Karate Issues - Anti Doping in Sport
The Department for Culture, Media and Sport and the Government are fully committed to stopping doping in sport.
The government is signed up to the UNESCO International Convention against Doping in Sport, and supports the World Anti-Doping Agency (WADA) and its World Anti-Doping Code (the Code), which provides international guidelines to stop doping in sport.
The World Anti-Doping Code
The Code is an international set of rules and guidelines, developed to protect sport from doping. The Code aims to standardise rules across all sports and countries, including:
- Strict liability – an athlete is held responsible if a banned substance is found in their body, no matter how it got there
- Standardisation of anti-doping offences
- A list of substances that are prohibited in-competition and out-of-competition and in different sports
- An athlete's right to a fair hearing
The Code first came into force in 2004 and a revised code was introduced on 1 January 2009.
The Code works in conjunction with five International Standards aimed at bringing standardisation among anti-doping organisations:
- The list of prohibited substances and methods (updated annually)
- International Standard for Testing
- International Standard for Laboratories
- International Standard for Therapeutic Use Exemptions
- International Standard for the Protection of Privacy and Personal Information
UK Anti-Doping (UKAD) is responsible for the UK’s anti-doping programme. This includes:
- educating athletes and their support personnel
- ensuring sports comply with anti-doping rules
- testing athletes for substances on WADA’s Prohibited List
- sharing information with law enforcement agencies in order to tackle those that traffic and supply doping substances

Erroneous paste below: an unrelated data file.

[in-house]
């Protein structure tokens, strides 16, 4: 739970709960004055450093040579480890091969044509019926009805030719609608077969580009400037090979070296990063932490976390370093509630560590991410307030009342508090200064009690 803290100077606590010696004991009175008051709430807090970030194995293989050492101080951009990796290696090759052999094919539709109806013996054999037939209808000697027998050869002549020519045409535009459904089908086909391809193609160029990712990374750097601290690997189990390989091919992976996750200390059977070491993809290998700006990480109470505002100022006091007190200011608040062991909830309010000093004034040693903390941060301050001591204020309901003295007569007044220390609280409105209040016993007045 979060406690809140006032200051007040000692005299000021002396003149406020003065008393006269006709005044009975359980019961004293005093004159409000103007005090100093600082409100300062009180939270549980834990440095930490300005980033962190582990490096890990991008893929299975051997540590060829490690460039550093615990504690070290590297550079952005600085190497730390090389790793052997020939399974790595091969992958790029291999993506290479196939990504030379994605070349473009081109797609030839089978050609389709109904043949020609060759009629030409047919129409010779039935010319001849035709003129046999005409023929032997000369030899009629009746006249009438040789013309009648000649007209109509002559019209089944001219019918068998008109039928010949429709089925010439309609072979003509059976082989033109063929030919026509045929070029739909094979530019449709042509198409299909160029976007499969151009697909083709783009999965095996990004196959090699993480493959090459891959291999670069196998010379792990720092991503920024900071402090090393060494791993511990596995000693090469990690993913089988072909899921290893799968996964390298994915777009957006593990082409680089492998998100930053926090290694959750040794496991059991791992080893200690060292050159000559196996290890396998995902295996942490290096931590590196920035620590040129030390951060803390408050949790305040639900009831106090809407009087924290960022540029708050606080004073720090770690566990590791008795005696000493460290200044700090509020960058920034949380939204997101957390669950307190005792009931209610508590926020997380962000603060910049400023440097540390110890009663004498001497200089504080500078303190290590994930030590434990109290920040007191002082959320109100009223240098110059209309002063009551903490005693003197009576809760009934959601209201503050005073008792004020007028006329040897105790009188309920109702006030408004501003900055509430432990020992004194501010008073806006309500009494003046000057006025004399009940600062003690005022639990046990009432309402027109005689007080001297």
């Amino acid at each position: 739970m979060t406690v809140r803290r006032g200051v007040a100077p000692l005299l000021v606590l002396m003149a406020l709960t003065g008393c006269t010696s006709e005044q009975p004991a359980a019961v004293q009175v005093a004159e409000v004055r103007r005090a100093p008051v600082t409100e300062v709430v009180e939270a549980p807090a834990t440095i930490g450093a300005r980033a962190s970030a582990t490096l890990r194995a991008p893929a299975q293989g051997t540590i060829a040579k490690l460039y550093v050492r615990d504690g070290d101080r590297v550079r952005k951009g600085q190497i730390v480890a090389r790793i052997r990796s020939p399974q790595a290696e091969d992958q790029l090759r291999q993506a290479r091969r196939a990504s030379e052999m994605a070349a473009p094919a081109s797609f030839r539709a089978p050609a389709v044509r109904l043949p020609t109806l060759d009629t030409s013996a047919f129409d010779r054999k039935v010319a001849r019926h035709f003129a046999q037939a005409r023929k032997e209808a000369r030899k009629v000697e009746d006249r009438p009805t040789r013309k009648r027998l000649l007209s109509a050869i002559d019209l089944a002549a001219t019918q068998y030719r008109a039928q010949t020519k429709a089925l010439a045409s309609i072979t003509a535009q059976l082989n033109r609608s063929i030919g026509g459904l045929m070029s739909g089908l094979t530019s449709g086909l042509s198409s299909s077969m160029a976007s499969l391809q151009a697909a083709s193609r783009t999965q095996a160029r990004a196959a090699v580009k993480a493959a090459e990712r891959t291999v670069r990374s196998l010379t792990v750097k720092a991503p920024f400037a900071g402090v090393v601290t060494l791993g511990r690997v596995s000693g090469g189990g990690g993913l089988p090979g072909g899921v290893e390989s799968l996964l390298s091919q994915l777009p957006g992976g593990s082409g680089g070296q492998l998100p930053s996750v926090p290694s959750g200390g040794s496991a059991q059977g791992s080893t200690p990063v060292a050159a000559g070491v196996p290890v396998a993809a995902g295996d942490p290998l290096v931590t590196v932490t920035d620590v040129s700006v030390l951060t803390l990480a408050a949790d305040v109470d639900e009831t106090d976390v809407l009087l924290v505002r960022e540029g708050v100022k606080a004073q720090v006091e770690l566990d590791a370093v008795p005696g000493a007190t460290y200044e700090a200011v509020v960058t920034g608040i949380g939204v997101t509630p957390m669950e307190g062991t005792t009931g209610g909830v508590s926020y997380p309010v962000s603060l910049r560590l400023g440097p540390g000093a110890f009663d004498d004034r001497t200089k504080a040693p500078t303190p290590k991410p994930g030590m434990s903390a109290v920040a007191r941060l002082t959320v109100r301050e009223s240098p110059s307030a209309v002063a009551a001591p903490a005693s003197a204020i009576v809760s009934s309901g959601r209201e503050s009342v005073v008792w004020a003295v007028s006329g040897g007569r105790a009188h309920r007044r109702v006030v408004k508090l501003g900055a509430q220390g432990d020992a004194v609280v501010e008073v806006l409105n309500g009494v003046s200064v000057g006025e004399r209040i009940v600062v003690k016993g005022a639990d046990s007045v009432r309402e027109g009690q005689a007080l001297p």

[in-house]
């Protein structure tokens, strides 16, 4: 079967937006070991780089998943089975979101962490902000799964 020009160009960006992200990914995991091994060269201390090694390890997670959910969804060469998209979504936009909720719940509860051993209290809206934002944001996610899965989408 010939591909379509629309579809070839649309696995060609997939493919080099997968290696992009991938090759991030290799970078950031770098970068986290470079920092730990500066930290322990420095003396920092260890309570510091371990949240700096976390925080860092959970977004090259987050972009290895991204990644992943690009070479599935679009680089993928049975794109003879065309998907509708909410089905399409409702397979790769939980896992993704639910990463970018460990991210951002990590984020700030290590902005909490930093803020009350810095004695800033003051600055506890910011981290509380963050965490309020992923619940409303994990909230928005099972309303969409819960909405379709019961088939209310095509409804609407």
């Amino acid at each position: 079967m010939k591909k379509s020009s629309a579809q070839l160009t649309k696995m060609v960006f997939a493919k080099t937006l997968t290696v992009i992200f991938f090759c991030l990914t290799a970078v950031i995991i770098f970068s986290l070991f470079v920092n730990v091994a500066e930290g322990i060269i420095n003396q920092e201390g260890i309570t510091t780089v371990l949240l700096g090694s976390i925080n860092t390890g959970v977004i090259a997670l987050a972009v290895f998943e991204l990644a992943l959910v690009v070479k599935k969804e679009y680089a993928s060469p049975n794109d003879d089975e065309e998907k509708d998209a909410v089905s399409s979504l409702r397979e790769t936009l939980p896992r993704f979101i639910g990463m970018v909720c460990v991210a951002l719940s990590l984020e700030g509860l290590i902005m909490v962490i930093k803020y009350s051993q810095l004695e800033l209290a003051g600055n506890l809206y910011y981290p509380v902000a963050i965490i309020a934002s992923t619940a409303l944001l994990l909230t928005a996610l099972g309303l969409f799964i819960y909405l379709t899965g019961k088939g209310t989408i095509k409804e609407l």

- deciding whether athletes and support personnel have a case to answer for a potential anti-doping rule violation and presenting the evidence to an independent tribunal for adjudication.
Anti Doping Education
UKAD’s education programme, 100%ME, provides information and support to athletes and their support personnel, so that they can perform to the best of their ability without the use of drugs.
The programme promotes drug free sport through direct interaction with athletes, developing accredited anti-doping tutors and enlisting sports people as ambassadors for their sport. Visit the 100%ME website.
Access the Global Drug Reference Online to check the prohibited status of specific substances.
Sports in the UK must comply with the UK National Anti-Doping Policy and the WADA Code in order to be eligible for public funding and services, and to take part in sporting events. UKAD monitors National Governing Bodies’ compliance with the policy and instances of non-compliance are dealt with by an independent arbitrator.
Testing for Drugs
UK Anti-Doping is responsible for the implementation of an effective drugs testing programme in the UK, across more than 40 sports. It:
- holds a register of Doping Control Officers (DCOs) who are appointed to collect samples from specific events, training sessions or individual athletes
- trains, checks and registers all DCOs to ensure that a strict and high standard of sample collection is maintained
The 2008/09 testing programme saw more than 7500 tests carried out across more than 40 sports. At least sixty per cent of tests are conducted out-of-competition and with no advance notice. Details of the results can be found on UKAD’s website.
Working with Law Enforcement
UKAD is developing partnerships with law enforcement agencies to tackle those who traffic and supply doping substances to athletes. UKAD already shares information with the UK Border Agency and the Medicines and Healthcare products Regulatory Agency, and is working on a similar arrangement with the Serious Organised Crime Agency who would then act as a central gateway for sharing information with other law enforcement bodies.
UKAD will decide whether an athlete or athlete support person has a ‘case to answer’ for an anti-doping rule violation, based on the available evidence. This decision will be independently reviewed. UKAD will then present the case to an independent tribunal set up by the National Anti-Doping Panel who provide arbitration and decide on the level of sanction (unless it has agreed to delegate this responsibility back to individual sports where they can provide assurances about their ability to conduct these cases properly).